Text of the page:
Larry David and other celebrities named in FTX lawsuit
Remember all the outcry when Larry David appeared in a Super Bowl commercial for now-collapsed crypto exchange FTX? The comedian probably wishes he’d never took part in the ad, too, given that he’s one of several celebrities named in a lawsuit against the platform’s former CEO Sam Bankman-Fried.
FTX’s implosion earlier this month rocked the crypto industry. After traders withdrew $6 billion in three days from the platform following news of an FTC investigation into FTX mishandling withdrawal requests and Binance backing out of a merger deal, the company filed for Chapter 11 bankruptcy protection in the US on Friday.
Now, a class action lawsuit has been launched by investor Edwin Garrison against Bankman-Fried claiming he misled customers and cost investors billions of dollars in damages. The suit also names celebrities and athletes who promoted FTX as co-defendants, they include David, Tampa Bay Buccaneers quarterback Tom Brady, supermodel Gisele Bündchen (Brady’s ex-wife), Golden State Warriors guard Stephen Curry, baseball players Shohei Ohtani and David Ortiz, businessman Kevin O’Leary, and others.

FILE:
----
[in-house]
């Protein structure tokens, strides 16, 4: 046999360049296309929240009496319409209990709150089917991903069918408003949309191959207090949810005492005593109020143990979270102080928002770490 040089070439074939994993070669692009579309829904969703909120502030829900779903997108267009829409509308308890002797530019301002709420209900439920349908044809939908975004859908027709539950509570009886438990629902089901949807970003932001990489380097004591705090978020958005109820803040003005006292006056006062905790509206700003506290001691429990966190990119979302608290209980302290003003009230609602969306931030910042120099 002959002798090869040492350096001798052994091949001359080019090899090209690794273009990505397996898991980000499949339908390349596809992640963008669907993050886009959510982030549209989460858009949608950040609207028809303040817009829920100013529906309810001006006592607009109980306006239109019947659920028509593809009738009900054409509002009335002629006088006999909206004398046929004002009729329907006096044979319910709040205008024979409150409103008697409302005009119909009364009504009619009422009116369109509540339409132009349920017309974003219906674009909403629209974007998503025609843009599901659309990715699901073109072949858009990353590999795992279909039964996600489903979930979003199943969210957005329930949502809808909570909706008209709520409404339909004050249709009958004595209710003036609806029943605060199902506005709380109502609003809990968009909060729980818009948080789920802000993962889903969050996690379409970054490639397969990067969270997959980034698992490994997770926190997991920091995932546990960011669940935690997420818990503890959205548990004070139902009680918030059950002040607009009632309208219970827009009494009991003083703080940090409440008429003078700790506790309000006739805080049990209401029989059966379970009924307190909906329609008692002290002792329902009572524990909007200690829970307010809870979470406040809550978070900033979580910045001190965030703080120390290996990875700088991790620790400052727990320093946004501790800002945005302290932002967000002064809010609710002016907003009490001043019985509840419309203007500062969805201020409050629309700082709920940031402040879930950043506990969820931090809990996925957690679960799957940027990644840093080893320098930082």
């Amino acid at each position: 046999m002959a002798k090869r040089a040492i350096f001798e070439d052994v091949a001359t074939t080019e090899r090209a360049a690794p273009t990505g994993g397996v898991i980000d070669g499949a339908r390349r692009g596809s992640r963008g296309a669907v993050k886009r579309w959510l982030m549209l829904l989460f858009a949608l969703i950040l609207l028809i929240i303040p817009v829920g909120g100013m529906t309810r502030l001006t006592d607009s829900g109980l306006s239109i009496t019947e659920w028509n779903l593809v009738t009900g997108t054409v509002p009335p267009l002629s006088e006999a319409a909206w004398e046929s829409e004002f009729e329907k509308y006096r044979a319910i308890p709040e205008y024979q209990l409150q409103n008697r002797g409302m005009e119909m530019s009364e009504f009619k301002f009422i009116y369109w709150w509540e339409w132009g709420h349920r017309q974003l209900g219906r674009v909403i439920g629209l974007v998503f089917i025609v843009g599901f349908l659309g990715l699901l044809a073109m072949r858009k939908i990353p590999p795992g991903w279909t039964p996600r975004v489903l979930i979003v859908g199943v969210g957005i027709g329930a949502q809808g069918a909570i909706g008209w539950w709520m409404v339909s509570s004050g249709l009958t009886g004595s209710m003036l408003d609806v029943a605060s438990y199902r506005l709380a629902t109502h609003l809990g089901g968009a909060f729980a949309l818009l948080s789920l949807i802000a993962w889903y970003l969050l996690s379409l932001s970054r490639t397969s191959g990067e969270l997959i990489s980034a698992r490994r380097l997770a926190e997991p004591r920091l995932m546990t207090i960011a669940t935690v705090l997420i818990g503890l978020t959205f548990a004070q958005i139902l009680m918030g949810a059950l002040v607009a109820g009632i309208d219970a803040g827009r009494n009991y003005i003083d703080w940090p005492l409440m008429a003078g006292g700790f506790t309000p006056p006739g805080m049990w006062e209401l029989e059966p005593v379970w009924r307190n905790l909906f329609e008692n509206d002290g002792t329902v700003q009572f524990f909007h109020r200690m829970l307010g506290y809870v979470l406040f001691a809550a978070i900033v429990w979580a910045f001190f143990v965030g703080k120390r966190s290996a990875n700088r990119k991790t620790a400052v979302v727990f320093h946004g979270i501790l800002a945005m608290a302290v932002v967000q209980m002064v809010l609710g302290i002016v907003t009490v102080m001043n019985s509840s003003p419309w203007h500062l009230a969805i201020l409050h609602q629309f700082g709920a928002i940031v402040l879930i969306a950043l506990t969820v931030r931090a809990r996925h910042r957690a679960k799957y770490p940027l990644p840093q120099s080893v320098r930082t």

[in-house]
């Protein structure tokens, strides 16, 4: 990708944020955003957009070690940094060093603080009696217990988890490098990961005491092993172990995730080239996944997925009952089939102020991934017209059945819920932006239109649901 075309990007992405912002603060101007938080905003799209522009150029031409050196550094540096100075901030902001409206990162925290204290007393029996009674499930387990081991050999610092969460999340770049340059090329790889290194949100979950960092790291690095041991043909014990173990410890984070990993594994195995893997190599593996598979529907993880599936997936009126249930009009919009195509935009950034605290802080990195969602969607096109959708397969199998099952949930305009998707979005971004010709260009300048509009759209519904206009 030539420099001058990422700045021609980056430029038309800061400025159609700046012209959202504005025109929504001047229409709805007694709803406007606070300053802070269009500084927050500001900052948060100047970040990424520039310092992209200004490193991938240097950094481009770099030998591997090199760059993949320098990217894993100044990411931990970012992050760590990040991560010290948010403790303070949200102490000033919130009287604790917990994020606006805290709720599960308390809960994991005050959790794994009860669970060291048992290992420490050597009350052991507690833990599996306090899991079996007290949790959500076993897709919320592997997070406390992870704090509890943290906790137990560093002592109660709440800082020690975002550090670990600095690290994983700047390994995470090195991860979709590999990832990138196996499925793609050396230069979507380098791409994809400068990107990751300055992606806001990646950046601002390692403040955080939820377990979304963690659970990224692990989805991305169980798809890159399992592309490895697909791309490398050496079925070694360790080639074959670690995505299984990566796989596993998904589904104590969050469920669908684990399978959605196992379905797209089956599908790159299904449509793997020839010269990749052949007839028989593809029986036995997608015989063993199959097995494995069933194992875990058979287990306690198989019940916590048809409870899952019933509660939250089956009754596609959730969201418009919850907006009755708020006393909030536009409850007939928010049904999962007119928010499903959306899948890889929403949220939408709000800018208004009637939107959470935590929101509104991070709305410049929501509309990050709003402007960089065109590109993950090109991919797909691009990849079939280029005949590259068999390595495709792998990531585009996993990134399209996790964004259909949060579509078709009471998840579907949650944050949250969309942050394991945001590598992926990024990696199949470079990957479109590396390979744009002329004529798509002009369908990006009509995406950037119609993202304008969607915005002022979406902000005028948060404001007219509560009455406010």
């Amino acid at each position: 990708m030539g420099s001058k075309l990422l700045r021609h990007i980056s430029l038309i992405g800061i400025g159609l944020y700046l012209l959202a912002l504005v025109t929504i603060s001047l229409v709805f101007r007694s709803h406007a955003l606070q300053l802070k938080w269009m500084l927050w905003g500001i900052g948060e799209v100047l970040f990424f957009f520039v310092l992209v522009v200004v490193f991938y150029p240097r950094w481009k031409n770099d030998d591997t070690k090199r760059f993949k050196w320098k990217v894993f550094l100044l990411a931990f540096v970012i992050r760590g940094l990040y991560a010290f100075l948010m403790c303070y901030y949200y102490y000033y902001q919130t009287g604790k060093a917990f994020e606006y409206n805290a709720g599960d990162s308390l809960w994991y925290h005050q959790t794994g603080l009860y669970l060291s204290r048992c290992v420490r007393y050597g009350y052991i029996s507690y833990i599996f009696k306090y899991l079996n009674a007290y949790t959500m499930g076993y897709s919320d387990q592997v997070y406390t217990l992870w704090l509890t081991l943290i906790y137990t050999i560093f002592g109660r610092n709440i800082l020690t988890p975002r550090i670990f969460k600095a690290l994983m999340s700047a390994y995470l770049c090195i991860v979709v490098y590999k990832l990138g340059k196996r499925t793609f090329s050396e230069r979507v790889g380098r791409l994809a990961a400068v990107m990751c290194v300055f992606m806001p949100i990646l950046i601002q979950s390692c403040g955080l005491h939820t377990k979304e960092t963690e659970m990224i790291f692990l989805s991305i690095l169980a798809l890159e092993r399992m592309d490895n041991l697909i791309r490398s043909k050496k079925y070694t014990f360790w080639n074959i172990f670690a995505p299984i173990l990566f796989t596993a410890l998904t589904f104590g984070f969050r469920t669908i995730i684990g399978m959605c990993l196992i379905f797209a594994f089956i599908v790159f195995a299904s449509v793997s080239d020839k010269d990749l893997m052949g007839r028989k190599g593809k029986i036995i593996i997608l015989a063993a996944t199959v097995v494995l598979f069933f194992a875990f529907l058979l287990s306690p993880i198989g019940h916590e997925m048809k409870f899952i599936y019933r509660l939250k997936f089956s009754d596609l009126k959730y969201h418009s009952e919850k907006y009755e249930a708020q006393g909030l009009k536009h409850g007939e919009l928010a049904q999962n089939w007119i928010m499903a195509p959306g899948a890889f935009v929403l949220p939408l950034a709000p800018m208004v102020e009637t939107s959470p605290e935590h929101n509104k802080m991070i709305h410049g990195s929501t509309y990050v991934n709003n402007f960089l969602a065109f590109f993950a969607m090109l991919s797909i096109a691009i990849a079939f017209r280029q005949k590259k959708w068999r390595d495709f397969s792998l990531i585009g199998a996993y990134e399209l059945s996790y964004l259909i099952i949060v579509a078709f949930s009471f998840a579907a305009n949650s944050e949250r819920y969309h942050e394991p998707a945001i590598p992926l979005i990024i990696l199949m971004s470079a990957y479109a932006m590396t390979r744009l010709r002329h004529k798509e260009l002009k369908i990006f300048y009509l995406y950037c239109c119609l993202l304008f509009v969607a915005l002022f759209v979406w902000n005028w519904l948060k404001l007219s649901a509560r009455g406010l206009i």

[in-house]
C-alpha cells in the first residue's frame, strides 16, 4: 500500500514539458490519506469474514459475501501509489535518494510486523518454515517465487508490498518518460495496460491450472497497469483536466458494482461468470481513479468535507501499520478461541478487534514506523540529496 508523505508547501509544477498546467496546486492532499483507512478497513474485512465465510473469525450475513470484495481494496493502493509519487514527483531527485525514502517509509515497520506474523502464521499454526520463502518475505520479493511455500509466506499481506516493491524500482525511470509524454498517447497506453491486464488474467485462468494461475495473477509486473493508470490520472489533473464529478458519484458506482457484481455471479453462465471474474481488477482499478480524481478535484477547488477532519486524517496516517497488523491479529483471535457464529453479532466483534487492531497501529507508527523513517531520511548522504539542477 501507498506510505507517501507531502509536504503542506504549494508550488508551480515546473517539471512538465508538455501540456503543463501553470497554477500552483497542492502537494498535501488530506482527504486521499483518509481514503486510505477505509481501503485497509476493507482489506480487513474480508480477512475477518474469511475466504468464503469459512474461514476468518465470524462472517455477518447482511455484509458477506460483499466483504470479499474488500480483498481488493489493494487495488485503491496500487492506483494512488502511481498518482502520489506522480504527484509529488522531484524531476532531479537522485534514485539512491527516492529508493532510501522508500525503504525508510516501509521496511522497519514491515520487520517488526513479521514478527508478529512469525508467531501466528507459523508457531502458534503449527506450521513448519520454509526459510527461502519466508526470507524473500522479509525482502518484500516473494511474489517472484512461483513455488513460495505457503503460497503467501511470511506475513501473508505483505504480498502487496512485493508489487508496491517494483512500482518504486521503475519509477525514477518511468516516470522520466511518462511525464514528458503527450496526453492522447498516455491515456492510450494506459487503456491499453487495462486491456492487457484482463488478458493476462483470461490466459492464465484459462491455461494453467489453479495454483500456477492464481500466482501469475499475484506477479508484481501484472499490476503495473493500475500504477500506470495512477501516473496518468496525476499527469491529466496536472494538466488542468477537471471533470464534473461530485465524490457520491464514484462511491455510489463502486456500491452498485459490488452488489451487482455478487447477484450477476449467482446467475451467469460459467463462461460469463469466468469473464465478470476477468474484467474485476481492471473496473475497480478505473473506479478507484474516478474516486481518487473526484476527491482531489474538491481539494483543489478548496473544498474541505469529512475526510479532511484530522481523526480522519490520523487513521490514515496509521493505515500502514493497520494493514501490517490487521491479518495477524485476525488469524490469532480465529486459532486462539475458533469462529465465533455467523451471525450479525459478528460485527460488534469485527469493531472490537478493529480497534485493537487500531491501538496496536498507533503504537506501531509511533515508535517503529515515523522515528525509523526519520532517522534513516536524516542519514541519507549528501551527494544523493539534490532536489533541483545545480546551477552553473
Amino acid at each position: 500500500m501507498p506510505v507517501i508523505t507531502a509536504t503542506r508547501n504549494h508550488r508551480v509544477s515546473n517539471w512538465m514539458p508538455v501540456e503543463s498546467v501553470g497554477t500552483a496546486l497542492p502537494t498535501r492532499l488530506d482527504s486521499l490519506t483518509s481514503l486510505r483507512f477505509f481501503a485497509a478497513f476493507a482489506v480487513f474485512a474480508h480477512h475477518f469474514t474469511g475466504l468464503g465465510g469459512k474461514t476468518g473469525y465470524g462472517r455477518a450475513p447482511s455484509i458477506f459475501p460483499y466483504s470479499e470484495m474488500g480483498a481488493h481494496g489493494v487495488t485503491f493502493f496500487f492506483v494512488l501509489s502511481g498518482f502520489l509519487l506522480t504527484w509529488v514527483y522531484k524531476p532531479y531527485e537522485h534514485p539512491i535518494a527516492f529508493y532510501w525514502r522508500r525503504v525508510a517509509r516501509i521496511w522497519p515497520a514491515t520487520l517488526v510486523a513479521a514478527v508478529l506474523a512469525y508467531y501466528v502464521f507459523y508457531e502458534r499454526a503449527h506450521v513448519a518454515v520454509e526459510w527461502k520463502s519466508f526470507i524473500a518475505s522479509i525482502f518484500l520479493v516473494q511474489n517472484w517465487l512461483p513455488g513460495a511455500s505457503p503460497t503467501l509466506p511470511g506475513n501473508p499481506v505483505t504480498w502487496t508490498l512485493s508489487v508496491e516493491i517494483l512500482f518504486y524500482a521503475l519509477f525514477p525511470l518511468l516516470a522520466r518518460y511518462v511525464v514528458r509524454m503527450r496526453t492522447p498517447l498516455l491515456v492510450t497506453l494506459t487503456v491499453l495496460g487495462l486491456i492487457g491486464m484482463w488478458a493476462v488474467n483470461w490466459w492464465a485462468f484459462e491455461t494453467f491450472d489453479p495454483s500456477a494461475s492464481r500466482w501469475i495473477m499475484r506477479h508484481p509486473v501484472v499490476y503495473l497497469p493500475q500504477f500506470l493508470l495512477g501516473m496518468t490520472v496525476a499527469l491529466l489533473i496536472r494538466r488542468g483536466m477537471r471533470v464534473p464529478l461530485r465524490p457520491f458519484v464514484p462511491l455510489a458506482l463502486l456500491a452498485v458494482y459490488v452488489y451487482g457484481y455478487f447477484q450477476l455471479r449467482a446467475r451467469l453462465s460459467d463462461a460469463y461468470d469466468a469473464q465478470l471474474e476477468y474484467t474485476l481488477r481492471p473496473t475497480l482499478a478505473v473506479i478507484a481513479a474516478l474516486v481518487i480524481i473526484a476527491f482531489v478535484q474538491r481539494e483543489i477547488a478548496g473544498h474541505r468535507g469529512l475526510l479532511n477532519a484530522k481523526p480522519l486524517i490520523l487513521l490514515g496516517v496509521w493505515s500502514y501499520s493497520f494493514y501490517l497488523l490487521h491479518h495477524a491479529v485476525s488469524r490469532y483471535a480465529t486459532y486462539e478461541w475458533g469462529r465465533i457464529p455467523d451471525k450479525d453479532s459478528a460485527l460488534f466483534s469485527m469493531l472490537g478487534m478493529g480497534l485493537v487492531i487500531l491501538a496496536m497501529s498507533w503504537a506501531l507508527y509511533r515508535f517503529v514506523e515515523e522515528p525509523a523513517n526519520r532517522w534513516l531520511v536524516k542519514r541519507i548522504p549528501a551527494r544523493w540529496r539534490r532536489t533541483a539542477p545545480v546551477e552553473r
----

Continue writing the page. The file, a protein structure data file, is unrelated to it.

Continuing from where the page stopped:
The lawsuit claims FTX was a Ponzi scheme targeting “unsophisticated investors from across the country” and that customers sustained $11 billion in damages. It adds that “part of the scheme employed by the FTX Entities involved utilizing some of the biggest names in sports and entertainment – like these Defendants – to raise funds and drive American consumers to invest in the [yield-bearing accounts], which were offered and sold largely from the FTX Entities’ domestic base of operations here in Miami, Florida, pouring billions of dollars into the Deceptive FTX Platform to keep the whole scheme afloat.”
As reported by The Guardian, some of the one-time celebrity supporters of FTX have been trying to distance themselves from the company. Brady has deleted several tweets tagging in Bankman-Fried from the company’s Crypto Bahamas conference. Elsewhere, Miami Heat announced that its home arena, which has been called the FTX Arena since June 2021, will be getting a new name.
Bankman-Fried stepped down as CEO on November 11. FTX tweeted that he has no ongoing role at the firm, and he does not speak on its behalf.
FTX’s collapse prompted Treasury Secretary Janet Yellen to call for more effective oversight of the cryptocurrency market. It also led to Genesis Global Capital suspending customer redemptions in its lending business yesterday. Bitcoin, meanwhile, has fallen 20% this month and is around $16,500 at the time of writing. Almost exactly one year ago, BTC reached an all-time high of $68,789.